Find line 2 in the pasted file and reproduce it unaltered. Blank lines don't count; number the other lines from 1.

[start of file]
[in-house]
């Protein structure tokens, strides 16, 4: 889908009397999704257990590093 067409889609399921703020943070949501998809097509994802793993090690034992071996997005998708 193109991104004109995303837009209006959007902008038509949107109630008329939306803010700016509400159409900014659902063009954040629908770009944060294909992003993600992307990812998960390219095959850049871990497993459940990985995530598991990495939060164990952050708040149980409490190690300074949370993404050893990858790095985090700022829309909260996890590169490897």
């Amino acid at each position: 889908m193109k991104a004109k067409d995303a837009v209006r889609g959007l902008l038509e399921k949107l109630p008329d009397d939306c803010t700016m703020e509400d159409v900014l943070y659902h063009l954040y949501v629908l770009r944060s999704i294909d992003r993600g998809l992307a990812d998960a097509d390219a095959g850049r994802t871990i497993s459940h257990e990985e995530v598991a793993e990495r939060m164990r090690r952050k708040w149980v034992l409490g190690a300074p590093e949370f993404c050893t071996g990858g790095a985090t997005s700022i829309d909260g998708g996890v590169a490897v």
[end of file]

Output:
């Protein structure tokens, strides 16, 4: 889908009397999704257990590093 067409889609399921703020943070949501998809097509994802793993090690034992071996997005998708 193109991104004109995303837009209006959007902008038509949107109630008329939306803010700016509400159409900014659902063009954040629908770009944060294909992003993600992307990812998960390219095959850049871990497993459940990985995530598991990495939060164990952050708040149980409490190690300074949370993404050893990858790095985090700022829309909260996890590169490897």